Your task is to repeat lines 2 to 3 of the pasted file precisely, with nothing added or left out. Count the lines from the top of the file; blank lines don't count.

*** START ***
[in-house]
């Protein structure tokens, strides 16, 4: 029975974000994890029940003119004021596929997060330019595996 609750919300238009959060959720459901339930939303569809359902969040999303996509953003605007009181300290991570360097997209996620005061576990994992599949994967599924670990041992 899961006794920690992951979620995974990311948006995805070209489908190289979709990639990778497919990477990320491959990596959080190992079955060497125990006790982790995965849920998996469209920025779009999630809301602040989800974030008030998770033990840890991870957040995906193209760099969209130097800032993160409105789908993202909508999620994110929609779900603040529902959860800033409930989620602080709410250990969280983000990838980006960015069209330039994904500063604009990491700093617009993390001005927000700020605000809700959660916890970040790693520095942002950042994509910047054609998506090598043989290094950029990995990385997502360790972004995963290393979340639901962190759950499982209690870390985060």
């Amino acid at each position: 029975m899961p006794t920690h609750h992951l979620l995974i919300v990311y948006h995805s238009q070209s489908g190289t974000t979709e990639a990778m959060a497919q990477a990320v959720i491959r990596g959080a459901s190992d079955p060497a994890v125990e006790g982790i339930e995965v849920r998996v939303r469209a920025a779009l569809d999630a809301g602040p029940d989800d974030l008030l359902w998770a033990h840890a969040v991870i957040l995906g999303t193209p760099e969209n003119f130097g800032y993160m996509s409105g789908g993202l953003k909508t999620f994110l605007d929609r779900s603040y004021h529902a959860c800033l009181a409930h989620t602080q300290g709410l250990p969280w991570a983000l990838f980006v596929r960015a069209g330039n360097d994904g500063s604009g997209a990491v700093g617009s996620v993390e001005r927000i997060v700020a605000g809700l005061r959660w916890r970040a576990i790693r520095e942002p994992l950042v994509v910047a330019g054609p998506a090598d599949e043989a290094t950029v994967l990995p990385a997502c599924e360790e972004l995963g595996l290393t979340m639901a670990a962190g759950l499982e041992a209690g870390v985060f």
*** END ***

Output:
């Protein structure tokens, strides 16, 4: 029975974000994890029940003119004021596929997060330019595996 609750919300238009959060959720459901339930939303569809359902969040999303996509953003605007009181300290991570360097997209996620005061576990994992599949994967599924670990041992 899961006794920690992951979620995974990311948006995805070209489908190289979709990639990778497919990477990320491959990596959080190992079955060497125990006790982790995965849920998996469209920025779009999630809301602040989800974030008030998770033990840890991870957040995906193209760099969209130097800032993160409105789908993202909508999620994110929609779900603040529902959860800033409930989620602080709410250990969280983000990838980006960015069209330039994904500063604009990491700093617009993390001005927000700020605000809700959660916890970040790693520095942002950042994509910047054609998506090598043989290094950029990995990385997502360790972004995963290393979340639901962190759950499982209690870390985060």
């Amino acid at each position: 029975m899961p006794t920690h609750h992951l979620l995974i919300v990311y948006h995805s238009q070209s489908g190289t974000t979709e990639a990778m959060a497919q990477a990320v959720i491959r990596g959080a459901s190992d079955p060497a994890v125990e006790g982790i339930e995965v849920r998996v939303r469209a920025a779009l569809d999630a809301g602040p029940d989800d974030l008030l359902w998770a033990h840890a969040v991870i957040l995906g999303t193209p760099e969209n003119f130097g800032y993160m996509s409105g789908g993202l953003k909508t999620f994110l605007d929609r779900s603040y004021h529902a959860c800033l009181a409930h989620t602080q300290g709410l250990p969280w991570a983000l990838f980006v596929r960015a069209g330039n360097d994904g500063s604009g997209a990491v700093g617009s996620v993390e001005r927000i997060v700020a605000g809700l005061r959660w916890r970040a576990i790693r520095e942002p994992l950042v994509v910047a330019g054609p998506a090598d599949e043989a290094t950029v994967l990995p990385a997502c599924e360790e972004l995963g595996l290393t979340m639901a670990a962190g759950l499982e041992a209690g870390v985060f």